Dr. Kenneth Zucker, a psychologist with 30 years of experience running the largest Canadian childhood gender clinic, believes that transgender children may actually just be suffering from autism.

The psychologist says that a child suffering from gender dysphoria, or transgenderism, may be wrongly convincing themselves that they are their opposite biological gender due to fixation—a common quality associated with autism—on their gender.

"It is possible that kids who have a tendency to get obsessed or fixated on something may latch on to gender,” says Zucker. “Just because kids are saying something doesn't necessarily mean you accept it, or that it's true, or that it could be in the best interests of the child.”

Zucker has also linked the high association of trans children who suffer from autism to support his claim.

“Latest figures show that the number of children under 10 in Britain being referred to the NHS over transgender feelings has quadrupled in five years,” notes The Telegraph. Zucker claims such children are “seven times more likely to be on the autistic spectrum.”

The psychologist makes his controversial claim on the BBC 2 documentary Transgender Kids: Who Knows Best?, set to air on Thursday night. The film examines opposing viewpoints surrounding gender dysphoria in children, a disorder growing at an alarming rate. The documentary has received blow-back from ardent transgender activists who want to ban the film from airing until it is reviewed by “experts;” a Change.org petition has been created, garnering over 10,000 signatures advocating for the censorship.

Besides linking autism to gender dysphoria, Zucker has been critical of the idea that we must appease the illness and allow children to “transition” to their opposite sex. In fact, the psychologist claims he was booted from the children’s trans clinic in Toronto for voicing such a dissenting view.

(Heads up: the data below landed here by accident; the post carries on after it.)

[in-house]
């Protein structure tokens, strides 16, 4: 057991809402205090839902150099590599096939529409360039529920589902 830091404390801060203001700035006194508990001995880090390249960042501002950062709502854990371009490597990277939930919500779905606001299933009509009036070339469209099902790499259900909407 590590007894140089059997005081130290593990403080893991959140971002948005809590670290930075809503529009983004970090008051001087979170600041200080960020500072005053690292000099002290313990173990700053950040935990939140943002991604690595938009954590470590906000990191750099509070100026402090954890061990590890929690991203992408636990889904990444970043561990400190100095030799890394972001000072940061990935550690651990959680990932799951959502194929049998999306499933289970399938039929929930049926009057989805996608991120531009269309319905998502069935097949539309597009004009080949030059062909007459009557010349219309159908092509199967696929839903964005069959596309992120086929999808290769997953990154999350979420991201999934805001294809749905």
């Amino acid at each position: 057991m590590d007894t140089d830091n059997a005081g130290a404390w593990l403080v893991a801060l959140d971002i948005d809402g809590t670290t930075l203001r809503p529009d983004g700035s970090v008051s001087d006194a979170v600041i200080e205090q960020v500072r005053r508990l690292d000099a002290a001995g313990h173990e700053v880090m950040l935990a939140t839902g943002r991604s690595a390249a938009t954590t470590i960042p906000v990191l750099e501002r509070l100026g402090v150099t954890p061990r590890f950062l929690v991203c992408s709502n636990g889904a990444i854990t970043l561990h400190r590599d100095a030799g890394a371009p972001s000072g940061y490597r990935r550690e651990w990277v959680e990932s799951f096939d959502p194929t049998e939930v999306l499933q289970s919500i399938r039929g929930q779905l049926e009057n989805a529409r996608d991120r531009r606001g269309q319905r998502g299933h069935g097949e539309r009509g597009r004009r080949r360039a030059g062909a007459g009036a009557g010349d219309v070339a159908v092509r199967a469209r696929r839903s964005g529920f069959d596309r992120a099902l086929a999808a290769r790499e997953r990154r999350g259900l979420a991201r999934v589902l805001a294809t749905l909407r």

As reported at The Daily Wire this month, the American College of Pediatricians has estimated that 75-95 percent of children with gender dysphoria grow out of such sexual confusion before adulthood. This reinforces the notion that allowing children to "transition" at a young age could do far more harm than good.

Transgender activist and Mermaids Chief Executive Susie Green thinks Zucker’s view and the BBC 2 documentary in totality are moving transgenderism “backwards.”

“We are trying to move away from the perception of it being perceived as a psychological ailment, and this just goes backwards," Green told The Guardian.

“We’ve had real concern that this is going to cause them to be targeted, because it supports this idea of trans children being mentally disturbed or that they can be cured. Parents are very afraid,” she added.

In response to criticism, the BBC 2 has defended the documentary, releasing the following statement:

“With a rise in the number of children being referred to gender clinics, this programme sensitively presents different views from experts and parents on gender dysphoria in children.

For more than 30 years Dr Kenneth Zucker ran Canada’s biggest child gender clinic and was considered a recognised authority on childhood gender dysphoria until he lost his job. He believes he was fired for challenging the gender affirmative approach.

This documentary examines Zucker’s methods, but it also includes significant contributions from his critics and supporters of gender affirmation, including transgender activists in Canada and leading medical experts as well as parents with differing experiences of gender dysphoria and gender reassignment.”